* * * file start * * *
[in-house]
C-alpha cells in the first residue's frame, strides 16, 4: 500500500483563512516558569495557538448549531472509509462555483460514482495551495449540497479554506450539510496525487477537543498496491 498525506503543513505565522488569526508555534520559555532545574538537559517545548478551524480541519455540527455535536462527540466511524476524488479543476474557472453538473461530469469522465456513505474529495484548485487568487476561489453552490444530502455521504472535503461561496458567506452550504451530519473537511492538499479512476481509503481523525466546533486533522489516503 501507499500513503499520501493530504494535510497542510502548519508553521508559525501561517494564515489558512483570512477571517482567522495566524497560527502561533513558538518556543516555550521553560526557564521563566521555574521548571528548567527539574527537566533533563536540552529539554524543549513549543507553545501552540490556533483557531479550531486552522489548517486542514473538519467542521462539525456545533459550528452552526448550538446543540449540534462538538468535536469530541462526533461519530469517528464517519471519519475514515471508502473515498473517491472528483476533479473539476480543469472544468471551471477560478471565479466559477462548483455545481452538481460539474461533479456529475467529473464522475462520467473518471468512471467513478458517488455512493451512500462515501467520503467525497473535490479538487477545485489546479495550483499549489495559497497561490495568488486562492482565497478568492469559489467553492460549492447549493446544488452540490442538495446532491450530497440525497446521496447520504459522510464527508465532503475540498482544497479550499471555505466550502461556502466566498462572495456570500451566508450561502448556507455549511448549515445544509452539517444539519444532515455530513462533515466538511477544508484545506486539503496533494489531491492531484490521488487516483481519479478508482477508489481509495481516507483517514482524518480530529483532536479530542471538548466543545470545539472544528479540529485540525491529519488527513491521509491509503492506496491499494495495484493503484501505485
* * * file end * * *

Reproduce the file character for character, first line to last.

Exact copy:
[in-house]
C-alpha cells in the first residue's frame, strides 16, 4: 500500500483563512516558569495557538448549531472509509462555483460514482495551495449540497479554506450539510496525487477537543498496491 498525506503543513505565522488569526508555534520559555532545574538537559517545548478551524480541519455540527455535536462527540466511524476524488479543476474557472453538473461530469469522465456513505474529495484548485487568487476561489453552490444530502455521504472535503461561496458567506452550504451530519473537511492538499479512476481509503481523525466546533486533522489516503 501507499500513503499520501493530504494535510497542510502548519508553521508559525501561517494564515489558512483570512477571517482567522495566524497560527502561533513558538518556543516555550521553560526557564521563566521555574521548571528548567527539574527537566533533563536540552529539554524543549513549543507553545501552540490556533483557531479550531486552522489548517486542514473538519467542521462539525456545533459550528452552526448550538446543540449540534462538538468535536469530541462526533461519530469517528464517519471519519475514515471508502473515498473517491472528483476533479473539476480543469472544468471551471477560478471565479466559477462548483455545481452538481460539474461533479456529475467529473464522475462520467473518471468512471467513478458517488455512493451512500462515501467520503467525497473535490479538487477545485489546479495550483499549489495559497497561490495568488486562492482565497478568492469559489467553492460549492447549493446544488452540490442538495446532491450530497440525497446521496447520504459522510464527508465532503475540498482544497479550499471555505466550502461556502466566498462572495456570500451566508450561502448556507455549511448549515445544509452539517444539519444532515455530513462533515466538511477544508484545506486539503496533494489531491492531484490521488487516483481519479478508482477508489481509495481516507483517514482524518480530529483532536479530542471538548466543545470545539472544528479540529485540525491529519488527513491521509491509503492506496491499494495495484493503484501505485